Federal agency moves toward potentially reclassifying manatees as ‘endangered’
Citizen petitions to elevate manatees from ‘threatened’ to the more urgent status of ‘endangered’ may be warranted, according to the U.S. Fish and Wildlife Service, which announced on Wednesday its plans to move forward with a more in-depth analysis of the species’ current outlook.
The announcement follows the federal agency’s initial, 90-day reviews of two Endangered Species Act petitions requesting to reclassify the West Indian manatee as endangered, including the subspecies of Puerto Rico’s Antillean manatee population.
Now, the next step is for FWS to complete a more robust analysis of the manatee populations, using the best available science and information to determine whether or not to grant the petitions’ requests.
That more in-depth analysis will take a lot longer to complete — 12 months, according to FWS State Supervisor Larry Williams, who oversees the agency’s Ecological Services program in Florida.
“We would love to be able to produce it sooner, but the truth is, we just have limits on the number of people that can work on it,” Williams said. “We have a very limited number of staff.”
In 1995, there were only approximately 1,500 manatees in Florida, Williams said. Back then, state and federal wildlife agencies implemented speed zones to curb the number of boats crashing into manatees.
That strategy worked.
“From about 1995 until about 2017, we saw the manatee population go from 1,500 to about 7,000 animals, so it really was recovering well,” Williams said.
That’s why, in 2017, Williams said FWS decided to shift manatees’ then-endangered status down to ‘threatened,’ which is less severe.
A new threat
Now manatees are facing a different threat — one to their food supply.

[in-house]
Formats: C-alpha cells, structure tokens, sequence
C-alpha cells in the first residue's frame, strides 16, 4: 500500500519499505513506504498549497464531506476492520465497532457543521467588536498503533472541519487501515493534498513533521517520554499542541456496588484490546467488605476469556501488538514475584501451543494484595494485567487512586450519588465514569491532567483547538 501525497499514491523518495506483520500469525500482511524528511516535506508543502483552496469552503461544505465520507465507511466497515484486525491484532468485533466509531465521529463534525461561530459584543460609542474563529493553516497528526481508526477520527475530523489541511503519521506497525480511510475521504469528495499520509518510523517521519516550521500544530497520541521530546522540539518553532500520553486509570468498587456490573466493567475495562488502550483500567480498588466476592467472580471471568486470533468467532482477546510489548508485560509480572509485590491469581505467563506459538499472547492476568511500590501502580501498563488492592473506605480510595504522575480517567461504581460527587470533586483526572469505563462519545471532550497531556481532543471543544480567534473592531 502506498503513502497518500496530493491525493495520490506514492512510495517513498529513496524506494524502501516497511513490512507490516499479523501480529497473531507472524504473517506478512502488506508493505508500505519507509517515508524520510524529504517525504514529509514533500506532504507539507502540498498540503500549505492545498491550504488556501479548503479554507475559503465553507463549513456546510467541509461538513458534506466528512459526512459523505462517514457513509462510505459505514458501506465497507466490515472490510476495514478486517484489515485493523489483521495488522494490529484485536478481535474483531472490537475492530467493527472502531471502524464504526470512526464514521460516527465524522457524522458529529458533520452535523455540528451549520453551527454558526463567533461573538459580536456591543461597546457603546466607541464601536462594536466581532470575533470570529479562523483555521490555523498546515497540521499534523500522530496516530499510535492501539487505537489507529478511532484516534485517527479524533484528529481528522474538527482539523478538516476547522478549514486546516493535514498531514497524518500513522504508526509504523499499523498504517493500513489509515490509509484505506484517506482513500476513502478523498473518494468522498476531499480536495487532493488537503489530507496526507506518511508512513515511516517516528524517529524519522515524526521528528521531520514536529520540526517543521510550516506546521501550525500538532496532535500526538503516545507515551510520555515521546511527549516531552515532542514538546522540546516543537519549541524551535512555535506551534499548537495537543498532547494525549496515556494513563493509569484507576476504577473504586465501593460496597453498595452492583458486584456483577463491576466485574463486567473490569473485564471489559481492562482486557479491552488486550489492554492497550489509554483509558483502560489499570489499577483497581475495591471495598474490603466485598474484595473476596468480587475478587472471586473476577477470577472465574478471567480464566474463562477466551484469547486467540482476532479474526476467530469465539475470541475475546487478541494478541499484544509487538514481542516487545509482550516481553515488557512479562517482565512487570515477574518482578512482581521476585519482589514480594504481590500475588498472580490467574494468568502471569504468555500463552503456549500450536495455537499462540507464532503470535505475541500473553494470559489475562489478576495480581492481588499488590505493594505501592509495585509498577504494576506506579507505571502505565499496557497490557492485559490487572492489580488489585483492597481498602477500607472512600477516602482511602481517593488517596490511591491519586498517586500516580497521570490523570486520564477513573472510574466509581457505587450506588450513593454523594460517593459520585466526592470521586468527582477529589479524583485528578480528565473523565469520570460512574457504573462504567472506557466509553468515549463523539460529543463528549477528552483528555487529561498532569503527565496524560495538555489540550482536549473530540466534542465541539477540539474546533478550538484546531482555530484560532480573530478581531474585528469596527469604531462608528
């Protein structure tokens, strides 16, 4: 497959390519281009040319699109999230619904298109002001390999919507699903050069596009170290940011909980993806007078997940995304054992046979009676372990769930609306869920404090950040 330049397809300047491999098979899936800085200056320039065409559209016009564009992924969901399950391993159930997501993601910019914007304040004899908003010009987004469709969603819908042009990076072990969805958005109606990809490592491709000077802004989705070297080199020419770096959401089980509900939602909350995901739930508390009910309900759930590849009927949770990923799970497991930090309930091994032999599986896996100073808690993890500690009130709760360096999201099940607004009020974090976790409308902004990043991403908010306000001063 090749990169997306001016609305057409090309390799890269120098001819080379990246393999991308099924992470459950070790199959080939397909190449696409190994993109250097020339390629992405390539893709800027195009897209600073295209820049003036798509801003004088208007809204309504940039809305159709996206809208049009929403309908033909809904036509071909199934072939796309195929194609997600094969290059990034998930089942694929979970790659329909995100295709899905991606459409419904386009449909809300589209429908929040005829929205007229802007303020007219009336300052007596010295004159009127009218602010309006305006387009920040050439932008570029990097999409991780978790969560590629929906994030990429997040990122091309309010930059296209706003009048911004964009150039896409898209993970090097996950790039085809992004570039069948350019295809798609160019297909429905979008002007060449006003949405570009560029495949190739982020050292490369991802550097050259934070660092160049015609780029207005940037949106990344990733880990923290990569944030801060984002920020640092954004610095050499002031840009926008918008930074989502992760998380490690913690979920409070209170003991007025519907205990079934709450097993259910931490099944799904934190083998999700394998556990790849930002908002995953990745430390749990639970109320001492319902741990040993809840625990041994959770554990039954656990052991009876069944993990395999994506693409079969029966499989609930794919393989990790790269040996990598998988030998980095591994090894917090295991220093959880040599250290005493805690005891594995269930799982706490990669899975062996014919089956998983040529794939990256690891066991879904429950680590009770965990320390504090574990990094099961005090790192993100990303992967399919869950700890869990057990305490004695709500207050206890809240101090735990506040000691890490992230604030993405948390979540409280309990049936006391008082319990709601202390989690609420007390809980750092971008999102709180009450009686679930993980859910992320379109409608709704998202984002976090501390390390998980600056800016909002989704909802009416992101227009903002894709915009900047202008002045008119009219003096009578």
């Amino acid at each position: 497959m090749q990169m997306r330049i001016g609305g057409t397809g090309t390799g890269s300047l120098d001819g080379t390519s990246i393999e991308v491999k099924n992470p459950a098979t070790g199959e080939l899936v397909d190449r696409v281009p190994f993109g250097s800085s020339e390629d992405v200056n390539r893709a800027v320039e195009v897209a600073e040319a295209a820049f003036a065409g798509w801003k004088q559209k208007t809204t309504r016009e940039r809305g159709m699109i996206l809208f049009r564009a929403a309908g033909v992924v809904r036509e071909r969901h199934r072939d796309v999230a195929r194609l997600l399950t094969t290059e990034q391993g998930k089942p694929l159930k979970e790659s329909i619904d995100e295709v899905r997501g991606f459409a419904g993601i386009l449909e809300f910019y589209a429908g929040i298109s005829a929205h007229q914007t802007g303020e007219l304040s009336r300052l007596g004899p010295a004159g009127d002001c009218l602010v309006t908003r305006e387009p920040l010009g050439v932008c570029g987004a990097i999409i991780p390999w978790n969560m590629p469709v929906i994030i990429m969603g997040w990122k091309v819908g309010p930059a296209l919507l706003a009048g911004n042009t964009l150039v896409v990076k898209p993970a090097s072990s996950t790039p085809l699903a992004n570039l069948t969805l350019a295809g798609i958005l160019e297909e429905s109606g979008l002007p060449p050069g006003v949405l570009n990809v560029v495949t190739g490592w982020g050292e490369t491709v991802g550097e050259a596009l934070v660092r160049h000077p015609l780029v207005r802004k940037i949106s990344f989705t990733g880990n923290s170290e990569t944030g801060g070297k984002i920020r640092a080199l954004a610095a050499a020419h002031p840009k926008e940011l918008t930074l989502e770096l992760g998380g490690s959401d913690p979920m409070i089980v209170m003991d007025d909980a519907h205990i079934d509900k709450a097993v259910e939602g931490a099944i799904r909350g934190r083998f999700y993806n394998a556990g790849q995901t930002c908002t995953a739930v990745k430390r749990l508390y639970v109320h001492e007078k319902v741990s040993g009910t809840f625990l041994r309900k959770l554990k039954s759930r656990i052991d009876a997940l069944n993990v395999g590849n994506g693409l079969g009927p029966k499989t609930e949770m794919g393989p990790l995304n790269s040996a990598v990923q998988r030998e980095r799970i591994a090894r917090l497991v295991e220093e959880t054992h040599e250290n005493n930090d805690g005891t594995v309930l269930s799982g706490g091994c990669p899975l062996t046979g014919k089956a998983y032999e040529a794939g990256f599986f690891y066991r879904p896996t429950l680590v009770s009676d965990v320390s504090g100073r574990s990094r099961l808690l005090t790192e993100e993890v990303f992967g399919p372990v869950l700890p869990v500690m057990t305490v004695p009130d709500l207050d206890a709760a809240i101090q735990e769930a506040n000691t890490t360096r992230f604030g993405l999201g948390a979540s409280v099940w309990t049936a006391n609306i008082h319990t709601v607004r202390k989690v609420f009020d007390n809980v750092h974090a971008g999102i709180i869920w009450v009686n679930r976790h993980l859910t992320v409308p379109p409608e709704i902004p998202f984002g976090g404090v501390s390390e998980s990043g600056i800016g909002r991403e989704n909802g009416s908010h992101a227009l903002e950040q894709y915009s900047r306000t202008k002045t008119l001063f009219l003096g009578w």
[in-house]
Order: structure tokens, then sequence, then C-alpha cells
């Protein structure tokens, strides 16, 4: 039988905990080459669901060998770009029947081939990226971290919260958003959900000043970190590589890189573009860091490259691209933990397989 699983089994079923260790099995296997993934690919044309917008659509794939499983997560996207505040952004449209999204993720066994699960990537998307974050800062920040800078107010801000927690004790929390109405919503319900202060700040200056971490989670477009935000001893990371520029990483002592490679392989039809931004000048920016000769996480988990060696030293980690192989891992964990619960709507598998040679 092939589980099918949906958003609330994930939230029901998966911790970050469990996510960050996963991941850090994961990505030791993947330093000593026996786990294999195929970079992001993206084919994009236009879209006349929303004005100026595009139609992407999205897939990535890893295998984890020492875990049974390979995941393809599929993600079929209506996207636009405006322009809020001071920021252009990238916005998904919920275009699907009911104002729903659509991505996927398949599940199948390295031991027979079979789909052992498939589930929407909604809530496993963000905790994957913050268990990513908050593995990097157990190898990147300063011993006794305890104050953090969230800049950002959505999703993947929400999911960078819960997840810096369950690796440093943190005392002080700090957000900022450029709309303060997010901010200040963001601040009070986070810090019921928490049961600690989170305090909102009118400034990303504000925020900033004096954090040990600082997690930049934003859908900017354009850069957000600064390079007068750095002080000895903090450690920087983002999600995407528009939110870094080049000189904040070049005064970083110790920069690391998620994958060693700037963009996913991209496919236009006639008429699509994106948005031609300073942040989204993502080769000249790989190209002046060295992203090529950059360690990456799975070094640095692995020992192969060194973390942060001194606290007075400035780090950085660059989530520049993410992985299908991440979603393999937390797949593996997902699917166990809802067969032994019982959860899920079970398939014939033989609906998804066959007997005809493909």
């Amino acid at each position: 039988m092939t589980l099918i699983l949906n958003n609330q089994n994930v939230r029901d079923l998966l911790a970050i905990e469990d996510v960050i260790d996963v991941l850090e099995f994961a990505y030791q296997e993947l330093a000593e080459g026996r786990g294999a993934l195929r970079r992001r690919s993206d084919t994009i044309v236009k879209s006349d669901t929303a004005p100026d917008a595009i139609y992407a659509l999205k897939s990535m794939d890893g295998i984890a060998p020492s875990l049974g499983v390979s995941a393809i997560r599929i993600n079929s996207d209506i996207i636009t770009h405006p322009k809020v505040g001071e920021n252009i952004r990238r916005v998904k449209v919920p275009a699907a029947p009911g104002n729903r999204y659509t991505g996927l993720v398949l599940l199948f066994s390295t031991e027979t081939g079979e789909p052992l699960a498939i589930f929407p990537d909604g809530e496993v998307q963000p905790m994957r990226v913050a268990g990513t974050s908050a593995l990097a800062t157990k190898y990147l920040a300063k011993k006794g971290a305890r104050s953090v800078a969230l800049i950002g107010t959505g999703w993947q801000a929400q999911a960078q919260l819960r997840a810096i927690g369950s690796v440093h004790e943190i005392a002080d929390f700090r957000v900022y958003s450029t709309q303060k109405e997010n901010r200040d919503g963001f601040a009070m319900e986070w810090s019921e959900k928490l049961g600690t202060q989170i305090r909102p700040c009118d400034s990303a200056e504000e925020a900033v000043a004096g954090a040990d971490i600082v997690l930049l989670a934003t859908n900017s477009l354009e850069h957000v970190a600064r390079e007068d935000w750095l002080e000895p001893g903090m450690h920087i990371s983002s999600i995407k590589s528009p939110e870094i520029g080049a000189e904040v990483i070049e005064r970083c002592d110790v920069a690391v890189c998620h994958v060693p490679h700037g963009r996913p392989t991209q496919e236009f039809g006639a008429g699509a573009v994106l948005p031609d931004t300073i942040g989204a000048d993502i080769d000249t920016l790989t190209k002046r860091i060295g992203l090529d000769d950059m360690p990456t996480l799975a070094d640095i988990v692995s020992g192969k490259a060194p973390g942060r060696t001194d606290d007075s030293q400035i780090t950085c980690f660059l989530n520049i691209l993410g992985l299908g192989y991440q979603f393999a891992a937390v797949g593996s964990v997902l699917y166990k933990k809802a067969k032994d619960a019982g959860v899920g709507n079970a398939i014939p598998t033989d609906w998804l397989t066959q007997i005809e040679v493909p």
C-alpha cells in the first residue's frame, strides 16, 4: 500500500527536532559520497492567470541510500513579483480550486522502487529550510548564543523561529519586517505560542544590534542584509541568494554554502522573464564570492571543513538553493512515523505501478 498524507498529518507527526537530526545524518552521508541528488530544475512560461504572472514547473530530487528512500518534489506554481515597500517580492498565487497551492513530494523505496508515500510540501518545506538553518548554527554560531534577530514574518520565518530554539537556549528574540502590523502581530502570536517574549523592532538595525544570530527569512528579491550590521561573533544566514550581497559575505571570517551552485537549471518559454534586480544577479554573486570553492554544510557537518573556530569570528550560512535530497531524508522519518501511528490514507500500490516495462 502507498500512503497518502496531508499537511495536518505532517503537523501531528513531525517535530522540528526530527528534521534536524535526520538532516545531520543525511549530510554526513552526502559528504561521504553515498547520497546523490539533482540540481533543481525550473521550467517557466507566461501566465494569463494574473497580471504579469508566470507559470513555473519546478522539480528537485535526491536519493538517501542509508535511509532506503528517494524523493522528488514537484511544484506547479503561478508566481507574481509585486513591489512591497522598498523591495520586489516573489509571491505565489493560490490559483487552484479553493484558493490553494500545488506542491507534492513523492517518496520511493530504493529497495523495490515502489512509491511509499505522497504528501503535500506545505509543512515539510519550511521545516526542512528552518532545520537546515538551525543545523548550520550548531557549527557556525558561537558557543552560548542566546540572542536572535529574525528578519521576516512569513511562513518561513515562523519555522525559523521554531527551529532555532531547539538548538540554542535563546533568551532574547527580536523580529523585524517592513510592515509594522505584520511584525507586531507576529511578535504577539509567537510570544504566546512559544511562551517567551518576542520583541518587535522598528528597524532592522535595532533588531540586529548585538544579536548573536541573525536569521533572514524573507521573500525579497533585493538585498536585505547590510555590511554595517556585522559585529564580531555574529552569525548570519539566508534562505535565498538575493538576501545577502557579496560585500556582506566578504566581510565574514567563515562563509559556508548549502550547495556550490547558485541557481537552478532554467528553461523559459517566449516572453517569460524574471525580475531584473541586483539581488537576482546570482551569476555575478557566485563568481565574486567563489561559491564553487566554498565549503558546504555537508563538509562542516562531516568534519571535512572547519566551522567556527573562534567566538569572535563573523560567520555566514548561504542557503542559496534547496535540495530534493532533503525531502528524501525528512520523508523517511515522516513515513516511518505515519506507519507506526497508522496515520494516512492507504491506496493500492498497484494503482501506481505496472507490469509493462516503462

Eight hundred manatees died in Florida in 2022, according to the Florida Fish and Wildlife Conservation Commission (FWC). Although that’s higher than the most recent five-year mortality average, it’s also lower than the 1,100 figure representing Florida manatees that died in 2021.
“Over the past three years, the Indian River Lagoon lost about 15,000 acres of seagrasses. And those seagrasses disappeared because of the poor water quality,” Williams said. “When those seagrasses disappeared, the manatees didn’t have anything to eat, and we had a lot of manatees that died from starvation.”
The two manatee petitions recently reviewed by the agency are ESA petitions, which allow citizens to request adding species to the List of Endangered and Threatened Wildlife. ESA petitions can also request to remove species from the list, and/or reclassify species already on the list.
“We agree that there's enough information [in the petitions] that we need to do the full analysis of the status of that species, and decide whether it should be reclassified or not,” Williams said.
FWS is asking members of the public to submit new scientific and commercial data about the West Indian manatee, plus any other relevant information, especially any new information since the manatee’s 2017 reclassification from endangered to threatened.
Members of the public can submit information relevant to an endangered or threatened species via this government webpage. (If submitting information relevant to this current manatee study, FWS says users should enter docket number FWS-R4-ES-2023-0106 into the search box.)